Should You Vacation Without Your Kids?

Family on vacation

Verywell / Bailey Mariner

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We’ve all indulged in the occasional vacation daydream of a tropical beach with golden sands, a chalet in the snow, or a balcony overlooking the Eiffel Tower. But if you find yourself daydreaming about going anywhere at all without an entourage of children, you might be a parent of multiple kids—and it might be time to genuinely consider taking a vacation without them. While family trips are all well and good, there are a number of perks to vacationing (at least occasionally) sans children. 

Here’s a look at several benefits to getting away by yourself or with your partner, how to get the most out of your child-free vacation, and how to strategize ahead of time so things go smoothly at home while you’re gone. 

Why Vacation Without Kids?

Not sure if an adults-only trip is worth the effort? Consider the following reasons for getting time away.

Personal Refreshment 

Leaving your kids for a few days may initially make you feel some pangs of guilt or selfishness. But the fact is, you matter! Taking care of yourself by refilling your mental and emotional reserves can be an important form of self-care that actually makes you a better parent. Try to approach a kid-free vacation with the mindset that it’s healthy, not selfish, to give yourself a refreshing break.

Relationship Building With Your Spouse or Partner

There are certain relationship-building activities you and your spouse or partner just can’t do with kids around—so getting some quiet time and space is a helpful way to rekindle your connection.

“Being away from children gives a couple a bit of time to remember why they came together in the first place,” says couples therapist Anna Hiatt Nicholaides, PsyD.

“Despite all the joys of parenting, having children can constrict a relationship, making it hard to even have basic conversations with one's partner. Going away is the ultimate antidote.”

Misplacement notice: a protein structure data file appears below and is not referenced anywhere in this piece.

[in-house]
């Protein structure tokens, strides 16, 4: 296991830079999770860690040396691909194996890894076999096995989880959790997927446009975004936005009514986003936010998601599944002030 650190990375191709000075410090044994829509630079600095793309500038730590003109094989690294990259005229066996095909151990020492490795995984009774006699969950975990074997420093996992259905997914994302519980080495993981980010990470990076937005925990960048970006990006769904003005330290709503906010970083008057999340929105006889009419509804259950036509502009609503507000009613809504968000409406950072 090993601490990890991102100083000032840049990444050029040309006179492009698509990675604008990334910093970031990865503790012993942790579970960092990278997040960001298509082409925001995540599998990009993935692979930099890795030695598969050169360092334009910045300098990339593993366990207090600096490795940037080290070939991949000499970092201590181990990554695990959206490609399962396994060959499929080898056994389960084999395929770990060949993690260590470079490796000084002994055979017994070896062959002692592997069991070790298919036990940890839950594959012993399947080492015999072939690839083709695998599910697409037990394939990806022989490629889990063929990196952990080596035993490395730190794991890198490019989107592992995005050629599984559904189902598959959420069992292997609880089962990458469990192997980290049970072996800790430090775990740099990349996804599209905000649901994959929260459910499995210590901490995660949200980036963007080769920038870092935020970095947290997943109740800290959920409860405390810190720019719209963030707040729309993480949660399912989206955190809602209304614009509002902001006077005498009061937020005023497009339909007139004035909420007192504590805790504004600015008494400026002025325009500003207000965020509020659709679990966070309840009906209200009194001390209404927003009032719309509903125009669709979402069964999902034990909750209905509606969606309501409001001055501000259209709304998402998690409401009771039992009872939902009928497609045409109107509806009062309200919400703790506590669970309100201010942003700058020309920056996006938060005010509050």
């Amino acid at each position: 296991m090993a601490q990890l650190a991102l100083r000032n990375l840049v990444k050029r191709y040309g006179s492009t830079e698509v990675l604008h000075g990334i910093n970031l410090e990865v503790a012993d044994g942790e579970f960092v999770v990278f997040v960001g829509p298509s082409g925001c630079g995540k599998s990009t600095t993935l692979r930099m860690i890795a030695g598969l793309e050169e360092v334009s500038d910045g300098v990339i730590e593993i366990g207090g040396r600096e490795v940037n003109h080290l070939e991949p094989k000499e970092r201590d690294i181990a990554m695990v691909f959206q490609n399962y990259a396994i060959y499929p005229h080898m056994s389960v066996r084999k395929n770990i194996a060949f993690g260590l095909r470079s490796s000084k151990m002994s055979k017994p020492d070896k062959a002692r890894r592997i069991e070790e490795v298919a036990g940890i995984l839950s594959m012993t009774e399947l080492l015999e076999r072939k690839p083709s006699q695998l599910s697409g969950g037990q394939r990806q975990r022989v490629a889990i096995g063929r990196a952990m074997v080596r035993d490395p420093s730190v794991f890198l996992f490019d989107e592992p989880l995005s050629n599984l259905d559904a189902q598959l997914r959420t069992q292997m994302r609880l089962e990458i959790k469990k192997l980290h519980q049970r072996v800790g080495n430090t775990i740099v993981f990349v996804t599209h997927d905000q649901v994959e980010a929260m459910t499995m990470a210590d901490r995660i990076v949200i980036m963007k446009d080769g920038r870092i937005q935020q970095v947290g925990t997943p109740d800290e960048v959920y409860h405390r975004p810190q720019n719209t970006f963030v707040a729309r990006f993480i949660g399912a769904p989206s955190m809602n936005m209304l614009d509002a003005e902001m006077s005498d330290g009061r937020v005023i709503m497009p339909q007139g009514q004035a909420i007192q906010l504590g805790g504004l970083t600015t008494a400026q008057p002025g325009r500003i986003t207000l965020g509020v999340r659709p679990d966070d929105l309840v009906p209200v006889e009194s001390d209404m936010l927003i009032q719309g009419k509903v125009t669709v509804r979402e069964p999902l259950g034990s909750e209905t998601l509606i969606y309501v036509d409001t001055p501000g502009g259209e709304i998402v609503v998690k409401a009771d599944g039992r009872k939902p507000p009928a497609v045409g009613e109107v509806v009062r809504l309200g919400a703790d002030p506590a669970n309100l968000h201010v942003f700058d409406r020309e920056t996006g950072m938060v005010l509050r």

Kids and Adults Enjoy Different Things

Be honest: how much do you really enjoy themed character parks and petting zoos? On the flip side, how much do your kids get out of visiting a modern art museum or lingering over a candlelight dinner? Kids and adults enjoy different pastimes—and that’s okay! Just like you probably make efforts to give your children pleasurable experiences while on vacation, you deserve to enjoy adult forms of entertainment and relaxation, as well. 

It’s Actually Good for Your Kids, Too

Kids have to learn that their parents are unique individuals with their own interests and needs. Allowing yourself time away sets a good example of self-care. This may even translate to your kids following your lead, taking better care of themselves when they’re adults.

“I often hear parents talking about their worry that doing something without the children is bad for their child in some way, thus producing guilt and an inability to fully enjoy whatever self-care they've tried,” says Nicholaides. “In actuality, children are much happier when their parents also have lives separate from them.”

Plus, it can be a learning experience for your children to spend time with other people or take on a little bit of increased responsibility while you’re away. “The mentality that you need to be with your child at all times conveys a kind of fragility to them, which they can internalize,” Nicholaides points out.

“Leaving your child with the confidence that they are strong and resilient enough to be without you for chunks of time helps them believe in themselves, which is a belief they can take into adulthood.”

Finally, encourages Nicholaides, children are happier when their parents are happier—and vacation is a surefire way for parents to boost their own good vibes! “Kids who have parents in happy relationships feel more happy, secure, and are better able to get along with others.” 

Planning Ahead for Time Off Without Kids

Convinced yet that a solo trek to the mountains or couples’ island getaway is worth pursuing? Before you pack your bags, try these tips for planning ahead. 

Plan Far in Advance

Childcare is difficult enough to coordinate when you’re trying to get a date night on a weekend—so finding a sitter to cover a chunk of several days will probably require a lot more lead time. If possible, give yourself ample time to nail down the details of who’ll be watching your kids. Planning in advance also means you’ll be able to prep your kids thoroughly on what to expect while you’re gone. Plus, you just might snag better deals on travel!